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Bev, thanks for your unsupportive post! First I've received on this site. I'd like to make arrangements, but he is of sound mind and indecisive. This week he is staying in his hometown. I am the only child, my mother died, and he isn't close to any relatives so I will be POA, but I'm not going to push for it while he is still capable. You know, if you'd had an emotionally abusive parent, maybe you wouldn't be so cavalier in your words of "advice."
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Sounds to me you are unsure of anything. You assume you will have POA? That is a big assumption; POA's are usually drafted in an attorney's office. I realize you may have you hands full with your OWN life but he is your father and you should at least make arrangements for him in the way of his care. There comes a time that all of us with elderly parents have to step up and be responsible for the them in some way. I feel sorry for both of you; one doesn't want to accept aging and health issues and the other doesn't want the extra responsiblity and burden. Take charge of the situation; there are many agencies that can assist you.
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How about 10 minutes? And how about finding other ways to lighten his loneliness? Good ol' snail mail could come in handy. Do you kids know him? Whether they do or not, perhaps they could occaionally make cards for him. You could send a piece of their school work now and then. Send a picture. Clip articles from the paper or magazines that you think he'd find interesting. All these will give you a topic to discuss besides the (boring) extreme details of his transactions. He may not have a life full of interesting events and activites to discuss, but you do!
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That is a good idea. He is sleeping a lot now from meds, but I could try. I have 3 kids, one a toddler, so even a half hour can be tough. I encouraged him to join groups so he'd have more contacts, but he refused, so now that he is shut-in, he has few people to call. Problem is, my day-to-day is just trying to keep everyone going and really not much to talk about. Our daughter has had a rough year and he was grilling me about her yesterday, which isn't really a topic I care for, but again I felt bad to tell him so. I'm trying to walk on eggshells to protect his feelings....I could tell even informing him he was repeating himself was offensive to him. Thanks again:)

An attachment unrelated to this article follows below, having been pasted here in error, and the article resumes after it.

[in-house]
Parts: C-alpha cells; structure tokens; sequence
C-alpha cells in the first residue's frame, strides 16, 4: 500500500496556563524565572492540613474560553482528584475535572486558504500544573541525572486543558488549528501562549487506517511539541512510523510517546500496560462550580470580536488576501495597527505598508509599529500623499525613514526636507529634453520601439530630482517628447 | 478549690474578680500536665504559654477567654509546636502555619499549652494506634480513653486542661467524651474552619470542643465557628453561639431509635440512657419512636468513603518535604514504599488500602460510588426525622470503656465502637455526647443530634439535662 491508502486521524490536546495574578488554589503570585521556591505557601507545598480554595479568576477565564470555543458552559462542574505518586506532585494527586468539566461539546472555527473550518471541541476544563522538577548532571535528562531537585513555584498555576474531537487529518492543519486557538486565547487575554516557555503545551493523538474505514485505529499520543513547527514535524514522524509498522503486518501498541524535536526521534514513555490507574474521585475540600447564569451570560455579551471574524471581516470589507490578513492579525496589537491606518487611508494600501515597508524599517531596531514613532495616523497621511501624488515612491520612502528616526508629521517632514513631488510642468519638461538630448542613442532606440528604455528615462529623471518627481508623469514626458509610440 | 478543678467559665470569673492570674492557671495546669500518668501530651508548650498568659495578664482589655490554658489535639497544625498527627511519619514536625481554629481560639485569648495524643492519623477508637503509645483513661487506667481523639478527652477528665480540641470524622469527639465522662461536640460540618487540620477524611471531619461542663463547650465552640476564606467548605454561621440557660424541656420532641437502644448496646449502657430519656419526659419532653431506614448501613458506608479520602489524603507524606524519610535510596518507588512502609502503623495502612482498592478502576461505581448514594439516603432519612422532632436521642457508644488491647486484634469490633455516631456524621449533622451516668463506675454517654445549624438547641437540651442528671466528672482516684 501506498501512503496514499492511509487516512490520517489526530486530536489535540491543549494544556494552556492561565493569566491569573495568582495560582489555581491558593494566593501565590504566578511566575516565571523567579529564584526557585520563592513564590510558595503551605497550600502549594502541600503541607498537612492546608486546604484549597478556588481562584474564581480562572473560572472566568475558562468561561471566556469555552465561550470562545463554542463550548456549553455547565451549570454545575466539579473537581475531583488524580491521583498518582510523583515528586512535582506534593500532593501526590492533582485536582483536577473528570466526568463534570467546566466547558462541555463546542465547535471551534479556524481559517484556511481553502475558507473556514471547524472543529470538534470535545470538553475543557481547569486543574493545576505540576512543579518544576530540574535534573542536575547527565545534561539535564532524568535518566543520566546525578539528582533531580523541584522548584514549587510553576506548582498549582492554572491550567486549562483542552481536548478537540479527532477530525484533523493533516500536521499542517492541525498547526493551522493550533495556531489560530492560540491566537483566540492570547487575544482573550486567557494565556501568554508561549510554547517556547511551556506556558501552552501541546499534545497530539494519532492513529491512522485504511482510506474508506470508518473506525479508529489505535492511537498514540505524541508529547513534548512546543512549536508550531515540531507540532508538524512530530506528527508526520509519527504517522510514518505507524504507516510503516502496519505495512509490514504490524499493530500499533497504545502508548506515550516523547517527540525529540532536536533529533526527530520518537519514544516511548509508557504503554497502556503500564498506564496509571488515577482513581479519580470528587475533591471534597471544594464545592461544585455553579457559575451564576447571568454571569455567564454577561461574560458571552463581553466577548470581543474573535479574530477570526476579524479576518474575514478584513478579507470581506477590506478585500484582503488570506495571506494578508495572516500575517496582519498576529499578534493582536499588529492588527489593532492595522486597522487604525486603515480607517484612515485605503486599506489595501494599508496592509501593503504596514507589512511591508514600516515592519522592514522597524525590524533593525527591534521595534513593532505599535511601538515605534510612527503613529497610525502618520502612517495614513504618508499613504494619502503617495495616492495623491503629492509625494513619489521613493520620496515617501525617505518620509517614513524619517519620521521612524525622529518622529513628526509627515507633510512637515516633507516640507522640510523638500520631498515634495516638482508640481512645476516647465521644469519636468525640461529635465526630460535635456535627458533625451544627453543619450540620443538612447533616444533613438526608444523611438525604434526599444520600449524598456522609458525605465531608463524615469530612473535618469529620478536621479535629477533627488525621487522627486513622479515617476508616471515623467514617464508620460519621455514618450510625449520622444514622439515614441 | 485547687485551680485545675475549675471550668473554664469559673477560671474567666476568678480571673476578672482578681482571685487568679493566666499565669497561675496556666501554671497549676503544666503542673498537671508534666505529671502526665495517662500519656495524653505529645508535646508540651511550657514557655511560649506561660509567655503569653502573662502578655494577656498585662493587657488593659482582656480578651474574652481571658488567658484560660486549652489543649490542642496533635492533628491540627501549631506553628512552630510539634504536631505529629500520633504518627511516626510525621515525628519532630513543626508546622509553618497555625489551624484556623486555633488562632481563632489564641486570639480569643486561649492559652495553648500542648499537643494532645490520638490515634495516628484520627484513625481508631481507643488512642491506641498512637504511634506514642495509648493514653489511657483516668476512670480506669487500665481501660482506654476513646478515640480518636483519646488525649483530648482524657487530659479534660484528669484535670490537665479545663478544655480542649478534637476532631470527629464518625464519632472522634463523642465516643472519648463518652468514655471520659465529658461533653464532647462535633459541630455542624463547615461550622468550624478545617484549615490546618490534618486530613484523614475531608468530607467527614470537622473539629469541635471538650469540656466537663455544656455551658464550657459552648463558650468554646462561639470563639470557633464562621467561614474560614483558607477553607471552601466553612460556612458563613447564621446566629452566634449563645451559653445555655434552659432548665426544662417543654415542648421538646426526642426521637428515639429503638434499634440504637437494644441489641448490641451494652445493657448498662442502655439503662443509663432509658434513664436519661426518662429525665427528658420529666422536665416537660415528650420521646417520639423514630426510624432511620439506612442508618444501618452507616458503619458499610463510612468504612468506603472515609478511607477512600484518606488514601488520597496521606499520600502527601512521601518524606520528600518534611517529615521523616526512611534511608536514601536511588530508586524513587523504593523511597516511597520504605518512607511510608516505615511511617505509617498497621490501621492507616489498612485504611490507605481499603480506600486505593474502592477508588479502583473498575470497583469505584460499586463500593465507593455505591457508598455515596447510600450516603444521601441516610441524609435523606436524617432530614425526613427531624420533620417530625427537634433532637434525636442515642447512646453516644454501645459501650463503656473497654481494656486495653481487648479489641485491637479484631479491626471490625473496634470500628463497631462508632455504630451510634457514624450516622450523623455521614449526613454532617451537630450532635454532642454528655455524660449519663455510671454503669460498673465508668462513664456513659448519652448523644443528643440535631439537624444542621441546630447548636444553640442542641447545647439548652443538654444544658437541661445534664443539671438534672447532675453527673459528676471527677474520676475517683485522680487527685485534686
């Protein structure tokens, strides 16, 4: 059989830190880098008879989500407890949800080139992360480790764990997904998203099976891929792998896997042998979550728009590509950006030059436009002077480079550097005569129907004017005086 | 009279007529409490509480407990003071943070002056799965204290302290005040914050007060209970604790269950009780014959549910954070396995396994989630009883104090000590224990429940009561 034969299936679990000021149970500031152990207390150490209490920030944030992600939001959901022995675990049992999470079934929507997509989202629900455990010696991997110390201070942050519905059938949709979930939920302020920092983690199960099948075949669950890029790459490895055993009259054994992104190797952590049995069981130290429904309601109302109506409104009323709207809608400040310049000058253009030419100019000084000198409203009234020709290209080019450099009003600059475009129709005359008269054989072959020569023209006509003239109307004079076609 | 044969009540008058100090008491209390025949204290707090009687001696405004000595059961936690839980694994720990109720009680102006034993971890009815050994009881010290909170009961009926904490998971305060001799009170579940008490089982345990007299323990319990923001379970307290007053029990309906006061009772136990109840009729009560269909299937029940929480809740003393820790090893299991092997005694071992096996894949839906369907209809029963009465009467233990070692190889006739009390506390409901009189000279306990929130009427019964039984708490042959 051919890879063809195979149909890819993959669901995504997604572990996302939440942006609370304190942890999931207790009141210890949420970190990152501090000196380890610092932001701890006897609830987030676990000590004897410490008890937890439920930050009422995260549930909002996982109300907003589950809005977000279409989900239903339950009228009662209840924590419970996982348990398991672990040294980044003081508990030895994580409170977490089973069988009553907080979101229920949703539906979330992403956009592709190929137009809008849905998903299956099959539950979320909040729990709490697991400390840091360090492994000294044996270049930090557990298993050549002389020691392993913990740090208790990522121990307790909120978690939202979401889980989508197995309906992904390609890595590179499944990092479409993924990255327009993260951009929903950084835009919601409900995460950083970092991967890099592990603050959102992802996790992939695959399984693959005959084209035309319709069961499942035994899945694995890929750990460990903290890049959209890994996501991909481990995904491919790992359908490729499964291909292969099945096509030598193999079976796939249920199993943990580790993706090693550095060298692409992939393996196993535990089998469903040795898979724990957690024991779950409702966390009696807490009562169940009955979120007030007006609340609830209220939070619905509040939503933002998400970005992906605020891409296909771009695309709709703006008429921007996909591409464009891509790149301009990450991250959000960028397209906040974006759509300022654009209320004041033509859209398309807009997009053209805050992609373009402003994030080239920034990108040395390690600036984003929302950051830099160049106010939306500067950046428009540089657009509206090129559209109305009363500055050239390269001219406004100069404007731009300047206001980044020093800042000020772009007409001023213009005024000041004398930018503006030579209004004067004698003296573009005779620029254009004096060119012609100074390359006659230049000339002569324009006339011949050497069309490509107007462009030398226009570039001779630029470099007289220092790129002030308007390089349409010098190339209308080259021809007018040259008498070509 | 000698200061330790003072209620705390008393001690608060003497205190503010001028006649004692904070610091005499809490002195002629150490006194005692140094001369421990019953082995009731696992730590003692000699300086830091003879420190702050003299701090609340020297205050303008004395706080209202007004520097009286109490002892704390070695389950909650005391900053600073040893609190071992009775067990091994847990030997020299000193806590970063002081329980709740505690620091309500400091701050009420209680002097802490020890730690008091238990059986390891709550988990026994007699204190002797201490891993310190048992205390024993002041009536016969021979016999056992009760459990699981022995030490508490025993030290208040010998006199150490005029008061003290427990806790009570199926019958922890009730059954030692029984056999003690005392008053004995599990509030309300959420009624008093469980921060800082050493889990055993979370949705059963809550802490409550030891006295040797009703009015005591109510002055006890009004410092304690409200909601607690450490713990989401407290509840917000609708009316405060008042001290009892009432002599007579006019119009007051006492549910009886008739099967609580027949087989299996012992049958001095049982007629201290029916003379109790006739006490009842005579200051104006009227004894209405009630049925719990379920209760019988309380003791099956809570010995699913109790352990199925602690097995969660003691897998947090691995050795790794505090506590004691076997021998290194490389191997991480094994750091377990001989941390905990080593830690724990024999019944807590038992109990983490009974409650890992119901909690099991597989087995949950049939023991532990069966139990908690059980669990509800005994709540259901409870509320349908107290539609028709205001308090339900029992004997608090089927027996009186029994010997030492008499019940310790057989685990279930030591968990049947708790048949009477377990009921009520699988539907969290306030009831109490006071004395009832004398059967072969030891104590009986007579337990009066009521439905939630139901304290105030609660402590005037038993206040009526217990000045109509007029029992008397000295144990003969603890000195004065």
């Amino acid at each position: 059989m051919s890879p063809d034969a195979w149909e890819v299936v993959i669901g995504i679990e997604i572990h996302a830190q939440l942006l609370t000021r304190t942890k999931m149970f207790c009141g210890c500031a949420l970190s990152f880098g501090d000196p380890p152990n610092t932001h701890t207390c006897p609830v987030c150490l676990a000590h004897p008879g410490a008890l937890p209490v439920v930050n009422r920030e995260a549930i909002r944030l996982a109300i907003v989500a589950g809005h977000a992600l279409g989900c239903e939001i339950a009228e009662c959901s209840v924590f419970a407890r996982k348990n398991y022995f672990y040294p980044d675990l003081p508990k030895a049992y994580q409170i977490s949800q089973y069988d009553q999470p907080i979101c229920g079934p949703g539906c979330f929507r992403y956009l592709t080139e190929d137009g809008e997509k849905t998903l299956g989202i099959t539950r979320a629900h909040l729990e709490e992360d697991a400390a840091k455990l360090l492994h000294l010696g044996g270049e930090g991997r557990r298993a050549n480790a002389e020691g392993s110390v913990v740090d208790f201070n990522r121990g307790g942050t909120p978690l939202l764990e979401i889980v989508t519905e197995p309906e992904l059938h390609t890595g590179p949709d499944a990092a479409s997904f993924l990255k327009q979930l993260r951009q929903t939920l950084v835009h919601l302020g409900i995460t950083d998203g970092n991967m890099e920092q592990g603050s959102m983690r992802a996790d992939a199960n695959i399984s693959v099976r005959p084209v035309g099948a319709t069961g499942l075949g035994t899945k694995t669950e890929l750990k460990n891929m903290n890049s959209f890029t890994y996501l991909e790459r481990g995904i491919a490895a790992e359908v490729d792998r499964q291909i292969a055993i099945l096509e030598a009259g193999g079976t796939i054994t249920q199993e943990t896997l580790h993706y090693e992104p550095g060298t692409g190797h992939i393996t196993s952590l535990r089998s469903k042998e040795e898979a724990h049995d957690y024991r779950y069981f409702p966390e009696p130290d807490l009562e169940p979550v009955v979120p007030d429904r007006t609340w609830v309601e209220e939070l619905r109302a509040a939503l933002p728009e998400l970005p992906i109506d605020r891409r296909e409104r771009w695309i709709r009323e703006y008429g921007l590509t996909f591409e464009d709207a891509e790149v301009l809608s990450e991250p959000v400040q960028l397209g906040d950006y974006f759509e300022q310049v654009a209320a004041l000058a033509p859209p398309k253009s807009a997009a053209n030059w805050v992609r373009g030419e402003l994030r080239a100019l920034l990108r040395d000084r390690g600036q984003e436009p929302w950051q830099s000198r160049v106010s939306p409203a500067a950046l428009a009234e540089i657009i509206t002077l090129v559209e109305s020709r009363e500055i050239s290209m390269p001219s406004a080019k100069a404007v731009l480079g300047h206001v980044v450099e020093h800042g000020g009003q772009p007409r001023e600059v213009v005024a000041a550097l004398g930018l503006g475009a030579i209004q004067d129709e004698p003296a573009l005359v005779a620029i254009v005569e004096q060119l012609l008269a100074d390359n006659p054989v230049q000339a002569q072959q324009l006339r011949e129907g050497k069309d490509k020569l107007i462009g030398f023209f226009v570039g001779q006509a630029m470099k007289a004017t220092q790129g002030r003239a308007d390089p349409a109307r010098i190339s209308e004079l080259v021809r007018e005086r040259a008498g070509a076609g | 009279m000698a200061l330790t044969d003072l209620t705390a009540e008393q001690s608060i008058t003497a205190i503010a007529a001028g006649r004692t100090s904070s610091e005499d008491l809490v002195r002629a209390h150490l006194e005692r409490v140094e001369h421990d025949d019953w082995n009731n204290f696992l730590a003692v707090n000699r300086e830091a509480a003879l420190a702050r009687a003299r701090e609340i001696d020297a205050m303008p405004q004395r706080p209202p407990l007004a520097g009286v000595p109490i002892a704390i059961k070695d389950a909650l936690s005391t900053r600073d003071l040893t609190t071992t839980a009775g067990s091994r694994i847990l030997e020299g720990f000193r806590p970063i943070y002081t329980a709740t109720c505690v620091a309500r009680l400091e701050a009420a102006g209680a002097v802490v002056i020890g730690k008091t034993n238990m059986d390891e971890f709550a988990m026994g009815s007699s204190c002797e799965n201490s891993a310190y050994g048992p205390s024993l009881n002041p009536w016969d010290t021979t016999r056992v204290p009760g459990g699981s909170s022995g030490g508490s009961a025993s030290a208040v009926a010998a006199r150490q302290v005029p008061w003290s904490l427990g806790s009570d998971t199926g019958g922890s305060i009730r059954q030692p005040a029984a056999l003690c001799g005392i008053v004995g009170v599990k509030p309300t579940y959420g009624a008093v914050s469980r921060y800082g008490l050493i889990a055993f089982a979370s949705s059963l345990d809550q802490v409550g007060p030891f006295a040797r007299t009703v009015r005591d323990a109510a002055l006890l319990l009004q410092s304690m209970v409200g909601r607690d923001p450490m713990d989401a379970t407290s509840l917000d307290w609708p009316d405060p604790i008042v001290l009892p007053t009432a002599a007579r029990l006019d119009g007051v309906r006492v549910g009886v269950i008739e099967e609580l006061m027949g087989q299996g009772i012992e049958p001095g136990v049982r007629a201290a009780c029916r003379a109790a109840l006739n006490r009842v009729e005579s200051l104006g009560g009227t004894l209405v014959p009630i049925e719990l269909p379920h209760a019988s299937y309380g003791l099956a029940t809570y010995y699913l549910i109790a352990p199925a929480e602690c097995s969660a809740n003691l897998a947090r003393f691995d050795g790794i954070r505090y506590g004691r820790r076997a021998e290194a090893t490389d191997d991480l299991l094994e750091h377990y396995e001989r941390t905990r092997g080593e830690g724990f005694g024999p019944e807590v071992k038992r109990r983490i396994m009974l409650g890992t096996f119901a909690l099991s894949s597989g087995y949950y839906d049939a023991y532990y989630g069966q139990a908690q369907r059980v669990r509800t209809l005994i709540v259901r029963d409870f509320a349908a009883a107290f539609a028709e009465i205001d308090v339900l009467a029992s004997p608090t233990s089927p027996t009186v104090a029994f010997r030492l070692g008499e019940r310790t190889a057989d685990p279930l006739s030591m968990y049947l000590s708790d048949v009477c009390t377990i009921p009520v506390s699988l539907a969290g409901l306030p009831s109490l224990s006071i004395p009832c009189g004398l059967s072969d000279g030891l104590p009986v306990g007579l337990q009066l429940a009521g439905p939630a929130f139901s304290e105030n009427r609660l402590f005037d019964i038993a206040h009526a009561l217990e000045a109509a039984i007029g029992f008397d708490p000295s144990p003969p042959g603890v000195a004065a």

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Just a thought -- could you call him daily? Then it would be your topic and your schedule. Might make it a little easier. "Dad, I have to leave for an appointment in a half an hour, but I got to wondering. Do you remember the kind of flowers we had in the late 70s, planted on either side of the front steps? A friend was describing what she is looking for and it sounds like them, but I couldn't remember what they were called ..." And eventually, "Oh Dad, I have to run or I'll be late. Talk to you tomorrow."

Might not work. Couldn't hurt, could it?
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He has decided to move elsewhere where there is more family. However, he is calling me daily now with nothing much to say but he is lonely and unable to get out due to a back problem. He is repeating info in great detail and today I told him he'd just told me same yesterday. I felt bad doing that but he spent 45 min on the phone yesterday giving me way too much detail about very minor things, repeating himself a couple times in the conversation. I feel I should listen but how do you draw a line about how much, how often, how much repetition you tolerate, etc?
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Thanks so much, the wacky biz thing is sending emails to pay a small bill, but it has to be separate emails for security. He isn't giving all his money to a tv preacher or anything, this is a legit bill. He can't use his computer much now to do it himself. The behavior is life-long but exacerbated by aging and PD. If he came here and was truly out of it, I'd make the decisions. This is a mid stage where he is still competent but won't accept me telling him he is getting a little "off." And people think only children are lucky!